Northwest Wine Industry Matures With Appellation Milestones
By Anna King
The Northwest wine industry, along with region’s grape vines, is getting older. Right now, many of the distinct wine grape growing regions are celebrating 30 years since the federal government recognized them as distinct growing areas -- also known as “appellations.” Next up with a birthday is Walla Walla.
Darcey Small says back when her husband Rick started planting vines in long-time wheat ground, people thought he was nuts. Those vines are the roots of Woodward Canyon which is now one of the oldest wineries in the Walla Walla Valley. In March, the Walla Walla appellation will be celebrating their 30 year anniversary with an expert panel and tasting event. Darcey Small says the valley’s industry has now grown to include more than 100 wineries.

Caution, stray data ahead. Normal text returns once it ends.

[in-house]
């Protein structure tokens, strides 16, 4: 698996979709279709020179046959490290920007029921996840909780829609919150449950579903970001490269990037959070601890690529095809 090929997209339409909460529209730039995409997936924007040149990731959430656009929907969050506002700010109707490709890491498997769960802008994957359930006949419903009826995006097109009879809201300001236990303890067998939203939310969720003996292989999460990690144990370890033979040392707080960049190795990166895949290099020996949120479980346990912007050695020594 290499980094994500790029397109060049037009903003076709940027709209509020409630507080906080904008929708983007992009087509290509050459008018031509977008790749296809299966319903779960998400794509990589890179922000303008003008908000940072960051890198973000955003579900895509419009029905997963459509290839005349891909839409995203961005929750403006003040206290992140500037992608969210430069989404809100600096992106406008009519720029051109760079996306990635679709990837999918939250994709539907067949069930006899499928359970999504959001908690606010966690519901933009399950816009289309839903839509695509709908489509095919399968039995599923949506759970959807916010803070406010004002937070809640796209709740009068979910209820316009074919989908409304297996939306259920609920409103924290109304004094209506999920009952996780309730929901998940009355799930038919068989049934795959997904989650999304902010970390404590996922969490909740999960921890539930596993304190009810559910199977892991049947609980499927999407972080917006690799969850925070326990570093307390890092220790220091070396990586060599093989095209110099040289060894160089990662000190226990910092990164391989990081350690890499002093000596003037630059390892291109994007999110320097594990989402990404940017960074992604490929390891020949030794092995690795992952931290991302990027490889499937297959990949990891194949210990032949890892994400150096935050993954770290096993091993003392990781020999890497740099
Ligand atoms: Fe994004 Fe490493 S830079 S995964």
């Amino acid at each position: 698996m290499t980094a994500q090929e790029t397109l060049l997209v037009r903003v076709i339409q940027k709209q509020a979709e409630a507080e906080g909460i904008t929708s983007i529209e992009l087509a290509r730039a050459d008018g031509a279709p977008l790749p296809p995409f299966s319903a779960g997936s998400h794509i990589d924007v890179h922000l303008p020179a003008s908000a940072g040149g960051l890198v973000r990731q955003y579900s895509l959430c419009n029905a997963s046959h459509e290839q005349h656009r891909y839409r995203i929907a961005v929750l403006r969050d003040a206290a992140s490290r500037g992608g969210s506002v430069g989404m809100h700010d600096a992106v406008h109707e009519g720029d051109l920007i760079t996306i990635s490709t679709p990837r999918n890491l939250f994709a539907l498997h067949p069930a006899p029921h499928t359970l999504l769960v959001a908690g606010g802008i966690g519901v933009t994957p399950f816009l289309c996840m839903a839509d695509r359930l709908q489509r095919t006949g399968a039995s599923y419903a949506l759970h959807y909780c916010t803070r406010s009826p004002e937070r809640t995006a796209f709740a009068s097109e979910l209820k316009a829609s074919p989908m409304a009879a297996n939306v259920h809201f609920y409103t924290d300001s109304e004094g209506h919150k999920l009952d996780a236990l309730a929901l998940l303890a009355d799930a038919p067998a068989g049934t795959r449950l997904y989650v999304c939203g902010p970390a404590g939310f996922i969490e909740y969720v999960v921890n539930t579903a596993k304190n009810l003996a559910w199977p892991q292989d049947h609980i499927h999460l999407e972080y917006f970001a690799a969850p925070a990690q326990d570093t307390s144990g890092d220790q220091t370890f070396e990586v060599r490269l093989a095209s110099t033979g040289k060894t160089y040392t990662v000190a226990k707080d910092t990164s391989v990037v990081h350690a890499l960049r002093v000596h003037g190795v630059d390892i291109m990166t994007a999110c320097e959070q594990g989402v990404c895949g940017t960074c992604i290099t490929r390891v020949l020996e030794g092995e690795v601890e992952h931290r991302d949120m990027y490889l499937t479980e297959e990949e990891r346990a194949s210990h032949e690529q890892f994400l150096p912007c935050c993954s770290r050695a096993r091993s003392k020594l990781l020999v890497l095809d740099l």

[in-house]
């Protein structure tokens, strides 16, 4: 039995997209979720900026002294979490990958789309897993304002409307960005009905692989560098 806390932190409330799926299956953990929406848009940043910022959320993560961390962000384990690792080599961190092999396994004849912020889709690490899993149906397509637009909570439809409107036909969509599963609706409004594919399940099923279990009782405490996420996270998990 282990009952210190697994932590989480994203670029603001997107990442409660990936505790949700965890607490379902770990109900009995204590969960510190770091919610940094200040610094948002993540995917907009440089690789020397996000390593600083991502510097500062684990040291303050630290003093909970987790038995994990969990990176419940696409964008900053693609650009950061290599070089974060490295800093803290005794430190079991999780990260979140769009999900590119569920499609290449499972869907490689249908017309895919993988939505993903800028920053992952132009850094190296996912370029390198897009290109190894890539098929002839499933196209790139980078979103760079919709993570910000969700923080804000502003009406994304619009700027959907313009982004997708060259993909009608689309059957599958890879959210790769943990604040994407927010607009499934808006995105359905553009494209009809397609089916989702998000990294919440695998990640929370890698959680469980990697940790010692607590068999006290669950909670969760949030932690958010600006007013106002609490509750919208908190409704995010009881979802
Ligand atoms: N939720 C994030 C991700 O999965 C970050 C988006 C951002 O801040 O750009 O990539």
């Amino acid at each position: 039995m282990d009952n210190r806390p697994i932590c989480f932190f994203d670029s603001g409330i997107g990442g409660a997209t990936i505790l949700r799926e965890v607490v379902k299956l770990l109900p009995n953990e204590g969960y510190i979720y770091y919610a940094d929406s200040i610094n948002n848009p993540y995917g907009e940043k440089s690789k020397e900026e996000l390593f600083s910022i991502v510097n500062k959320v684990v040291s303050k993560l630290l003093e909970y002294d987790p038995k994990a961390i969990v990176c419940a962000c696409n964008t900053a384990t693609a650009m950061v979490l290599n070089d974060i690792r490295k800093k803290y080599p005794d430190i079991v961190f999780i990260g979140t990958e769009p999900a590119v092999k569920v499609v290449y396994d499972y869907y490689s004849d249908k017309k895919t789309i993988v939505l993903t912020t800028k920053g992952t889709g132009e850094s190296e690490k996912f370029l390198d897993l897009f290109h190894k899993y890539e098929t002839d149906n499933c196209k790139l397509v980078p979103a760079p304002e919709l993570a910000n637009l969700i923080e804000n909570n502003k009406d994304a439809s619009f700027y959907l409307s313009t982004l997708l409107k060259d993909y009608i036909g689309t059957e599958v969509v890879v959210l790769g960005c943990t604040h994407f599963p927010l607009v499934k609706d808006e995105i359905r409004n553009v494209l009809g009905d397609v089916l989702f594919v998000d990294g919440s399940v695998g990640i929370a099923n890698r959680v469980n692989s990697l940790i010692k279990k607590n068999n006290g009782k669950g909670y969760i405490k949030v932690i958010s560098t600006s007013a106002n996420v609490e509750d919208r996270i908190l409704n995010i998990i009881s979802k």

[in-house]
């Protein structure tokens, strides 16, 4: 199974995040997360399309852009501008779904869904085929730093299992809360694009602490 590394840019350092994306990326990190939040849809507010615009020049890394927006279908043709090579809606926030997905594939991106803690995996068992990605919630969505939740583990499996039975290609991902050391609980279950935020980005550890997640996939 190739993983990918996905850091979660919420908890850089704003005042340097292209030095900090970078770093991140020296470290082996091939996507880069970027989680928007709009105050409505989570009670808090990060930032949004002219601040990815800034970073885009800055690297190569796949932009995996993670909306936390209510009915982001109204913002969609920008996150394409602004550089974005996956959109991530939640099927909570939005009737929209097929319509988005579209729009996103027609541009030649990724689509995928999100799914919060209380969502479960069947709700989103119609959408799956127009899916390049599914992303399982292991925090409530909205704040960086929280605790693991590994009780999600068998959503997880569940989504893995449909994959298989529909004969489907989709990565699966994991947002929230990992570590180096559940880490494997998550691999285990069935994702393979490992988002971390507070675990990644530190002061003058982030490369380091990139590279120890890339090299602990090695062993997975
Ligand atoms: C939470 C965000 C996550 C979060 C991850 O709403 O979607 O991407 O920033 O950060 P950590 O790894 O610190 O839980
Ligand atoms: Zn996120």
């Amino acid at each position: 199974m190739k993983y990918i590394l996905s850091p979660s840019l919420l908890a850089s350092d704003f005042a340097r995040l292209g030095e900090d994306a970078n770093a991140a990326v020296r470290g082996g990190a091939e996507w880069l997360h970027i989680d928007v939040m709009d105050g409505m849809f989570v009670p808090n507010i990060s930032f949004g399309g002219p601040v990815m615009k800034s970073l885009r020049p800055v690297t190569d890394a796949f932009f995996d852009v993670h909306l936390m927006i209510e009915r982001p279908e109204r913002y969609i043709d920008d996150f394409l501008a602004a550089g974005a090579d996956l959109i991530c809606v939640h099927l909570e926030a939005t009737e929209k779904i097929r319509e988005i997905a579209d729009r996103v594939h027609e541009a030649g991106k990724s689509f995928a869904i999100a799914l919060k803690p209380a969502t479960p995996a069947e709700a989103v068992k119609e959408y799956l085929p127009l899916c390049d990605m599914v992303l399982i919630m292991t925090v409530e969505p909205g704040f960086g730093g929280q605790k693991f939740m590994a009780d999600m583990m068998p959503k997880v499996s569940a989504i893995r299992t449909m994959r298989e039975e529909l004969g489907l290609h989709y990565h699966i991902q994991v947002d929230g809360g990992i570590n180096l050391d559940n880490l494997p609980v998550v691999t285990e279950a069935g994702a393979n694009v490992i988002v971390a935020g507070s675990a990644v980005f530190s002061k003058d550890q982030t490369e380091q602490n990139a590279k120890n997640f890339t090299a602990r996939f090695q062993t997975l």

Darcey Small: “We’re getting an ever smaller piece of an ever enlarging pie. There is a lot more attention on Walla Walla, there are certainly a lot more people coming to Walla Walla and specifically for wine. But they are spread out amongst now all those wineries.”
Others hitting the 30-year mark lately are: the Willamette Valley in Oregon, and Columbia Valley and Yakima Valley in Washington.
In Idaho, the wine industry is much younger. The earliest federal appellation was the Snake River Valley in 2007. Idaho now has 50 wineries.